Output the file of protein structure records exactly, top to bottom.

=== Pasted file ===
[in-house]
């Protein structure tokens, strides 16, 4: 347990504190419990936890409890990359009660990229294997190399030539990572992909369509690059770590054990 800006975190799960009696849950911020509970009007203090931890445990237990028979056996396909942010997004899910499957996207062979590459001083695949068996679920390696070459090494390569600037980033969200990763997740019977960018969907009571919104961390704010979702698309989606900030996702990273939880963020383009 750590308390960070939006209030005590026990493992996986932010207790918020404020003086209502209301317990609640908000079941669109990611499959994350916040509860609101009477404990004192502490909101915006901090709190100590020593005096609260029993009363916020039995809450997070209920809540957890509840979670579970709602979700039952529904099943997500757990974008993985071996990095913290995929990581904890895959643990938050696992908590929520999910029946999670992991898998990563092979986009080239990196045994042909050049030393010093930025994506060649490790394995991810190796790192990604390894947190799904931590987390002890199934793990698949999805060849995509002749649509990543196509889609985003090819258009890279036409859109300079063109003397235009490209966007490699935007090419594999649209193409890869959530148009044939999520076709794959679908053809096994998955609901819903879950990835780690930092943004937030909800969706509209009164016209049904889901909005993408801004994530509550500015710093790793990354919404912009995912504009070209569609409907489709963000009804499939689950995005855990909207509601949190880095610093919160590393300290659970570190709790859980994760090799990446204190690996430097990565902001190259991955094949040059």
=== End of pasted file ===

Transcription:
[in-house]
């Protein structure tokens, strides 16, 4: 347990504190419990936890409890990359009660990229294997190399030539990572992909369509690059770590054990 800006975190799960009696849950911020509970009007203090931890445990237990028979056996396909942010997004899910499957996207062979590459001083695949068996679920390696070459090494390569600037980033969200990763997740019977960018969907009571919104961390704010979702698309989606900030996702990273939880963020383009 750590308390960070939006209030005590026990493992996986932010207790918020404020003086209502209301317990609640908000079941669109990611499959994350916040509860609101009477404990004192502490909101915006901090709190100590020593005096609260029993009363916020039995809450997070209920809540957890509840979670579970709602979700039952529904099943997500757990974008993985071996990095913290995929990581904890895959643990938050696992908590929520999910029946999670992991898998990563092979986009080239990196045994042909050049030393010093930025994506060649490790394995991810190796790192990604390894947190799904931590987390002890199934793990698949999805060849995509002749649509990543196509889609985003090819258009890279036409859109300079063109003397235009490209966007490699935007090419594999649209193409890869959530148009044939999520076709794959679908053809096994998955609901819903879950990835780690930092943004937030909800969706509209009164016209049904889901909005993408801004994530509550500015710093790793990354919404912009995912504009070209569609409907489709963000009804499939689950995005855990909207509601949190880095610093919160590393300290659970570190709790859980994760090799990446204190690996430097990565902001190259991955094949040059």